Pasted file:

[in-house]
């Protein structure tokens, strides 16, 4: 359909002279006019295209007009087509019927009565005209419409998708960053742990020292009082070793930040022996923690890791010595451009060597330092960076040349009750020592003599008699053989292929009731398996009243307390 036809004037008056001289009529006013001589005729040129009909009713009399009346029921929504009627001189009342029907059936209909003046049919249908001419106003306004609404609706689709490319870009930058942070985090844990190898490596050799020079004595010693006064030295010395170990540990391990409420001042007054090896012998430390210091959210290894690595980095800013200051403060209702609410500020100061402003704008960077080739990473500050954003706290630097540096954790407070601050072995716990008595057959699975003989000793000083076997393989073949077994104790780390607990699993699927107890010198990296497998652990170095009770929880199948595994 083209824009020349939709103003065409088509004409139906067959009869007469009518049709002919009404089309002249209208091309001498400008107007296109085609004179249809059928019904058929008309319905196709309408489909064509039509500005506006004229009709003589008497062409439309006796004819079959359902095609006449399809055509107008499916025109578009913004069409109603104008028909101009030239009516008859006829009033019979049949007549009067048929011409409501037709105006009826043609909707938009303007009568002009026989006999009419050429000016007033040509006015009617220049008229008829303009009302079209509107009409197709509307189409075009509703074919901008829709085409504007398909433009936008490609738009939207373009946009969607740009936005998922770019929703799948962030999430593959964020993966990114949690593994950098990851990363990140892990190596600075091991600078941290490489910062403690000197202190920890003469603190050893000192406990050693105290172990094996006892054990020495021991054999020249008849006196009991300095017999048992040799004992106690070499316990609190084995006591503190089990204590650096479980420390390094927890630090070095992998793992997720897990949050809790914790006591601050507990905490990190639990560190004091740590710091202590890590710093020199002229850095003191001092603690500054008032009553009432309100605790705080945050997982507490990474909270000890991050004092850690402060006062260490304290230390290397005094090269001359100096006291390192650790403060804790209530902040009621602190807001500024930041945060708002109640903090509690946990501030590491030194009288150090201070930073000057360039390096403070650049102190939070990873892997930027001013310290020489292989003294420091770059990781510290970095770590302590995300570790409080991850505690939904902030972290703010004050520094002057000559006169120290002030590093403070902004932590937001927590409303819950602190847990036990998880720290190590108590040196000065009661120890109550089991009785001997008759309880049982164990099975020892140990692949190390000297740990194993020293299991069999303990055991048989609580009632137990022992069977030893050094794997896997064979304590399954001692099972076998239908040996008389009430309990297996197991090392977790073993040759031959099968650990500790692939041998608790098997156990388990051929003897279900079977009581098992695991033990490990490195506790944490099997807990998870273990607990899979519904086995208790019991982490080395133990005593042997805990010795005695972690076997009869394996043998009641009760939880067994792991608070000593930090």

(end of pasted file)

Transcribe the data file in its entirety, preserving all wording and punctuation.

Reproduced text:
[in-house]
């Protein structure tokens, strides 16, 4: 359909002279006019295209007009087509019927009565005209419409998708960053742990020292009082070793930040022996923690890791010595451009060597330092960076040349009750020592003599008699053989292929009731398996009243307390 036809004037008056001289009529006013001589005729040129009909009713009399009346029921929504009627001189009342029907059936209909003046049919249908001419106003306004609404609706689709490319870009930058942070985090844990190898490596050799020079004595010693006064030295010395170990540990391990409420001042007054090896012998430390210091959210290894690595980095800013200051403060209702609410500020100061402003704008960077080739990473500050954003706290630097540096954790407070601050072995716990008595057959699975003989000793000083076997393989073949077994104790780390607990699993699927107890010198990296497998652990170095009770929880199948595994 083209824009020349939709103003065409088509004409139906067959009869007469009518049709002919009404089309002249209208091309001498400008107007296109085609004179249809059928019904058929008309319905196709309408489909064509039509500005506006004229009709003589008497062409439309006796004819079959359902095609006449399809055509107008499916025109578009913004069409109603104008028909101009030239009516008859006829009033019979049949007549009067048929011409409501037709105006009826043609909707938009303007009568002009026989006999009419050429000016007033040509006015009617220049008229008829303009009302079209509107009409197709509307189409075009509703074919901008829709085409504007398909433009936008490609738009939207373009946009969607740009936005998922770019929703799948962030999430593959964020993966990114949690593994950098990851990363990140892990190596600075091991600078941290490489910062403690000197202190920890003469603190050893000192406990050693105290172990094996006892054990020495021991054999020249008849006196009991300095017999048992040799004992106690070499316990609190084995006591503190089990204590650096479980420390390094927890630090070095992998793992997720897990949050809790914790006591601050507990905490990190639990560190004091740590710091202590890590710093020199002229850095003191001092603690500054008032009553009432309100605790705080945050997982507490990474909270000890991050004092850690402060006062260490304290230390290397005094090269001359100096006291390192650790403060804790209530902040009621602190807001500024930041945060708002109640903090509690946990501030590491030194009288150090201070930073000057360039390096403070650049102190939070990873892997930027001013310290020489292989003294420091770059990781510290970095770590302590995300570790409080991850505690939904902030972290703010004050520094002057000559006169120290002030590093403070902004932590937001927590409303819950602190847990036990998880720290190590108590040196000065009661120890109550089991009785001997008759309880049982164990099975020892140990692949190390000297740990194993020293299991069999303990055991048989609580009632137990022992069977030893050094794997896997064979304590399954001692099972076998239908040996008389009430309990297996197991090392977790073993040759031959099968650990500790692939041998608790098997156990388990051929003897279900079977009581098992695991033990490990490195506790944490099997807990998870273990607990899979519904086995208790019991982490080395133990005593042997805990010795005695972690076997009869394996043998009641009760939880067994792991608070000593930090």